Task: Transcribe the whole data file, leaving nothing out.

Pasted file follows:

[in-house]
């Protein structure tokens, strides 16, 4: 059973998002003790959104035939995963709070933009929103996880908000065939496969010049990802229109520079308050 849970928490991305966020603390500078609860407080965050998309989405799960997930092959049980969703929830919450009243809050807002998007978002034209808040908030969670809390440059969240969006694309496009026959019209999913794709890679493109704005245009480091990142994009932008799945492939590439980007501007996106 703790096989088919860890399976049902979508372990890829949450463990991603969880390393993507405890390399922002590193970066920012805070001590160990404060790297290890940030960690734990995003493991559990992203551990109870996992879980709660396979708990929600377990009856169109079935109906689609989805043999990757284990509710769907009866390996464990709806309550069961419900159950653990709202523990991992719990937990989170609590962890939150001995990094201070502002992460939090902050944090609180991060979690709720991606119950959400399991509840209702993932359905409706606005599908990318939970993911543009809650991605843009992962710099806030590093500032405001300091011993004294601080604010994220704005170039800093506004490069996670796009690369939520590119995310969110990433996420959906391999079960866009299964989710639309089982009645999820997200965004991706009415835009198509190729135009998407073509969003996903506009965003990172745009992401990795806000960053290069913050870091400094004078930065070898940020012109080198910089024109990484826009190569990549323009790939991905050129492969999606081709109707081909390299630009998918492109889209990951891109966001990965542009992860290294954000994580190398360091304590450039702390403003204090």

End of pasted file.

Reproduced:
[in-house]
């Protein structure tokens, strides 16, 4: 059973998002003790959104035939995963709070933009929103996880908000065939496969010049990802229109520079308050 849970928490991305966020603390500078609860407080965050998309989405799960997930092959049980969703929830919450009243809050807002998007978002034209808040908030969670809390440059969240969006694309496009026959019209999913794709890679493109704005245009480091990142994009932008799945492939590439980007501007996106 703790096989088919860890399976049902979508372990890829949450463990991603969880390393993507405890390399922002590193970066920012805070001590160990404060790297290890940030960690734990995003493991559990992203551990109870996992879980709660396979708990929600377990009856169109079935109906689609989805043999990757284990509710769907009866390996464990709806309550069961419900159950653990709202523990991992719990937990989170609590962890939150001995990094201070502002992460939090902050944090609180991060979690709720991606119950959400399991509840209702993932359905409706606005599908990318939970993911543009809650991605843009992962710099806030590093500032405001300091011993004294601080604010994220704005170039800093506004490069996670796009690369939520590119995310969110990433996420959906391999079960866009299964989710639309089982009645999820997200965004991706009415835009198509190729135009998407073509969003996903506009965003990172745009992401990795806000960053290069913050870091400094004078930065070898940020012109080198910089024109990484826009190569990549323009790939991905050129492969999606081709109707081909390299630009998918492109889209990951891109966001990965542009992860290294954000994580190398360091304590450039702390403003204090």